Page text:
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Recent advances on coastal remote sensing and applications to Castelldefels and Barcelona beaches

Daniel Calvete and Francesca Ribas, from the group of Nonlinear fluid dynamics, have been working for a few years on the development of image analysis techniques to extract information from video cameras installed on the beaches of Castelldefels and Barcelona, to be able to quantify their evolution
Recent advances on coastal remote sensing and applications to Castelldefels and Barcelona beaches
System of video-cameras installed by the group to monitor Castelldefels beach, in collaboration with researchers from the ICM. Shorelines extracted from planview images manually (A) and automatically (B, C)

Monitoring the evolution of beaches at high spatio-temporal resolution is crucial to manage them, especially in the present framework of climate change. Researchers from the Nonlinear fluid dynamics (DF) research group in the Physics department have published three articles in the last six months with new results in the journal Remote Sensing, where they address two important open problems in coastal video-monitoring. They apply the developed algorithms to the images obtained from the cameras in Castelldefels (see photo that accompanies the text) and Barcelona, but they could be directly used in the thousands of video-monitoring stations around the world. These works have been done in collaboration with researchers from the Institut de Ciències del Mar (ICM, CSIC, Barcelona).

 The first problem is that of automatic image calibration. In order to extract quantitative information from video cameras, the position of each pixel of the image must be first transfered to the real world. Once the position of some control points in the study area have been measured with a differential GPS, it is necessary to locate them in the image and apply a linear relationship. The process of finding the points in the image is usually done by hand and is time-consuming. In the articles, progress is made on a methodology to do the calibration automatically. This will allow, in the future, to correct the hourly changes in the images due to the movement of the tower where they are installed and the expansion of the lenses, thus reducing detection errors.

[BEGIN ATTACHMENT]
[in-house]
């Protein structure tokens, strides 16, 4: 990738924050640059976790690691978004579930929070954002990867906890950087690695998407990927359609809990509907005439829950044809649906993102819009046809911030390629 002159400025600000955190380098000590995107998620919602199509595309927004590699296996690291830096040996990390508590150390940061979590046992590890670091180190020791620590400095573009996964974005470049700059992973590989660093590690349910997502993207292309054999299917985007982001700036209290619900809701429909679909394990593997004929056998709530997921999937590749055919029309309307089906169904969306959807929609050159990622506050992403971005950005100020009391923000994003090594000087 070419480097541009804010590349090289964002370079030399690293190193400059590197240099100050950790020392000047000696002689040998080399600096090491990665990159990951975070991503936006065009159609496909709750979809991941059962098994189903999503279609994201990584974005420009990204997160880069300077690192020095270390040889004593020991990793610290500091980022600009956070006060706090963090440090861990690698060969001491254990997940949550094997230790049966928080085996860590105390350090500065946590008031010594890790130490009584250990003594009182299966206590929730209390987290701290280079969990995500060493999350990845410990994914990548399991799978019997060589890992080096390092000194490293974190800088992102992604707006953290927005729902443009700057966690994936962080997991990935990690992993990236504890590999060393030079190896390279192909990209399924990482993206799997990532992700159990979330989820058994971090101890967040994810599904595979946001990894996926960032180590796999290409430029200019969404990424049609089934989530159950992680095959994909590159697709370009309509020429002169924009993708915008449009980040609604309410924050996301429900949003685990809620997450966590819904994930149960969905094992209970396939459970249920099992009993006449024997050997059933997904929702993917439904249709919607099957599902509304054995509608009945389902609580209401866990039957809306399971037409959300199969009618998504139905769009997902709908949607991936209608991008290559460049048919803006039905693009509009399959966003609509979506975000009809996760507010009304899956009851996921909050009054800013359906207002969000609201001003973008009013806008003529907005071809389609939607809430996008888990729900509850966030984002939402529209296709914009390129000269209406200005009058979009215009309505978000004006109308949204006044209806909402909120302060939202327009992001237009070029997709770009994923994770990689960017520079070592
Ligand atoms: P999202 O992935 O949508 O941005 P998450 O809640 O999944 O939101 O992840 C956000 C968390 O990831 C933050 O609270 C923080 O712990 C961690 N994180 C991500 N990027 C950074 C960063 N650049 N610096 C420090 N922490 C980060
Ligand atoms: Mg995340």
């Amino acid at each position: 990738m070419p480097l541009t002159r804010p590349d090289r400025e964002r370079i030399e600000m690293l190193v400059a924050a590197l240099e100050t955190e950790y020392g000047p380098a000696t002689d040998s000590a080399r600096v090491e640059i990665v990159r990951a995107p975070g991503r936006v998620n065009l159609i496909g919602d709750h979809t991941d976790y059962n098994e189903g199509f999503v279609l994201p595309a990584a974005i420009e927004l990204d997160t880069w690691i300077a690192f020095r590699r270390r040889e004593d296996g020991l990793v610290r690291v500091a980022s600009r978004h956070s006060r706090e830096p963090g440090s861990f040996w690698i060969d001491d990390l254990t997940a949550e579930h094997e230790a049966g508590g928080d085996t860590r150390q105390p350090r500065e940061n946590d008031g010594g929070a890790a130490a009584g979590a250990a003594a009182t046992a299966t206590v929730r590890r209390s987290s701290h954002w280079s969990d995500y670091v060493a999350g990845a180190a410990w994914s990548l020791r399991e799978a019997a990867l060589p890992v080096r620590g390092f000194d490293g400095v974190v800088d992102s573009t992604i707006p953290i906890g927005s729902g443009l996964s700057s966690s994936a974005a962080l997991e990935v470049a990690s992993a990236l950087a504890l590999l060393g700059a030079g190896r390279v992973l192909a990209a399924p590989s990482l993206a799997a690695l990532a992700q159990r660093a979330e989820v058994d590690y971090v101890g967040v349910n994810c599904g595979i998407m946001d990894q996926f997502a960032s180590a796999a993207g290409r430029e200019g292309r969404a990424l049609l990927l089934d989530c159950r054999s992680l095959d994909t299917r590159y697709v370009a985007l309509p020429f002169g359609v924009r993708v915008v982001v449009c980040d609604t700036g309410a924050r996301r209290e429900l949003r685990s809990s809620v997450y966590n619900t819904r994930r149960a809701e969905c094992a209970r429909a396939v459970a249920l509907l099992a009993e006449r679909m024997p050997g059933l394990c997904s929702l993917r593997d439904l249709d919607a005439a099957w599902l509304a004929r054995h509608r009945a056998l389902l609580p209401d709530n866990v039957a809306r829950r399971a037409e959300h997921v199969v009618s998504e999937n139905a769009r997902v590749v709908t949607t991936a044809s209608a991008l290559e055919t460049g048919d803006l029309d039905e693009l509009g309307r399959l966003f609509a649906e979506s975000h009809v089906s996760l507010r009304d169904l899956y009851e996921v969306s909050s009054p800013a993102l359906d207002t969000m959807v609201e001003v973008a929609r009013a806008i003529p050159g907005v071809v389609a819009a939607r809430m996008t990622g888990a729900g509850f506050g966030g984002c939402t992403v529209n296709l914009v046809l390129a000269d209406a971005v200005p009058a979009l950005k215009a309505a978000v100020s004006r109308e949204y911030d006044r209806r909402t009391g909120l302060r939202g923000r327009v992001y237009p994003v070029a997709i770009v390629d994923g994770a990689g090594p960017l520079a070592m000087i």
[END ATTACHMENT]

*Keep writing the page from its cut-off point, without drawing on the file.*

Camera Calibration for Coastal Monitoring Using Available Snapshot Images  Gonzalo Simarro, Daniel Calvete, Paola Souto and Jorge Guillén Remote Sens. 2020, 12(11), 1840;

The Influence of Camera Calibration on Nearshore Bathymetry Estimation from UAV Videos  Gonzalo Simarro, Daniel Calvete, Theocharis A. Plomaritis, Francesc Moreno-Noguer, Ifigeneia Giannoukakou-Leontsini, Juan Montes and Ruth Durán,  Remote Sens. 2021, 13(1), 150; 

 

The second adressed open problem that is that of the automatic shoreline detection from the images. Properly registering the shoreline time evolution is crucial for coastal management and there is not yet an algorithm to extract them from existing video images that is fully satisfactory. In the article a methodology is presented that combines the results of different shoreline detection algorithms in order to obtain an accurate result when compared to the manually digitized shorelines. In the figure that accompanies the text there are examples of (A) manual shorelines digitized by three expert users (in different colors), (B) raw shorelines out of the four methods (red, green, blue and yellow) and combined shoreline (white and black) and (C) filtered shoreline (white and black) of Castelldefels beach on 27 November 2017 at 12 h. The shorelines are detected from the time exposure planview image below them, which are obtained from 10 min of video-camera oblique images after aplying the calibration procedure. When the new algorithm is applied to the beaches of Barcelona region, the final computed shorelines have RMSE of the order of 2 m or smaller.

Automatic Shoreline Detection from Video Images by Combining Information from Different Methods  Francesca Ribas, Gonzalo Simarro, Jaime Arriaga and Pau Luque Remote Sens. 2020, 12(22), 3717; 

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